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The thin line between PPE and non-PPE during COVID-19

Clearing the confusion about respirators versus masks and protective apparel


Rarely do firefighters wear specific barrier clothing during EMS unless it is their turnout pants or some disposable cover, such as an apron or isolation gown.

AP Photo/John Minchillo, File

By Jeffrey and Grace Stull

PPE has received considerable attention during the COVID-19 pandemic in the media almost as much, if not more, than during the Ebola outbreak in late-2014 and early-2015.

During the Ebola outbreak, the debate centered around the level of preparedness and the correct PPE to wear. This time around, the focus is on what to wear when the expected PPE becomes in short supply or, in some cases, runs out altogether.

Fire departments and other public safety agencies now face serious decisions for how to protect their personnel, as serving the public does not allow social distancing.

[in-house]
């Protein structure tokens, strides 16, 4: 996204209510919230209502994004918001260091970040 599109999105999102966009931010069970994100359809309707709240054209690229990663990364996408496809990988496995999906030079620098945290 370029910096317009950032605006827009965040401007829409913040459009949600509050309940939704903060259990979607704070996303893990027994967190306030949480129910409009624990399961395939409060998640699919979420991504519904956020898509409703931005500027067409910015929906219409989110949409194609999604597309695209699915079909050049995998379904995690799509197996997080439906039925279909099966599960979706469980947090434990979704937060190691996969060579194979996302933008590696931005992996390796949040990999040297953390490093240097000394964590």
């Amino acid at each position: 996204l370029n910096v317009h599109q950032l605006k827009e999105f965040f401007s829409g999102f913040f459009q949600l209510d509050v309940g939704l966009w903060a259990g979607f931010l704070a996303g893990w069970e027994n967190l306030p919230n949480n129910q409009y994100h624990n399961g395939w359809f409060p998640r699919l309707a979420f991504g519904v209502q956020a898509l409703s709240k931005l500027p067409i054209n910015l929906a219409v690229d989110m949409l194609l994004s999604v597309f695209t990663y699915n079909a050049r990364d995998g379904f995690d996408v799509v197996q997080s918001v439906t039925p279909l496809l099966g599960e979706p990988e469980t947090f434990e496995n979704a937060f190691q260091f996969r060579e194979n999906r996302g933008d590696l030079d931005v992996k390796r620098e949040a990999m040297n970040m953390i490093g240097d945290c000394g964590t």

Historically, EMS calls for the fire service have generally entailed the use of examination gloves by firefighters and other responders on nearly all responses. Where there may have been trauma, such as during a vehicle extrication event, face shields may have been worn. Tuberculosis and other aggressive respiratory illnesses generally have prompted emergency medical personnel to wear surgical masks and sometimes N95 filtering facepiece respirators. Rarely do firefighters wear specific barrier clothing during EMS unless it is their turnout pants or some disposable cover, such as an apron or isolation gown.

Our current situation in the United States demands otherwise.

Defining adequate protection

On March 10, 2020, The U.S. Centers for Disease Control and Prevention (CDC) released the “Interim Guidance for Emergency Medical Services (EMS) Systems and 911 Public Safety Answering Points (PSAPs) for COVID-19 in the United States.”

This guidance recommends that EMS clinicians, which can also include firefighters, wear:

  • N95 or higher-level respirators and only wear a face mask, if a respirator is not available
  • Goggles or disposable face shields, which fully cover the front and sides of the face
  • Examination gloves
  • Isolation gowns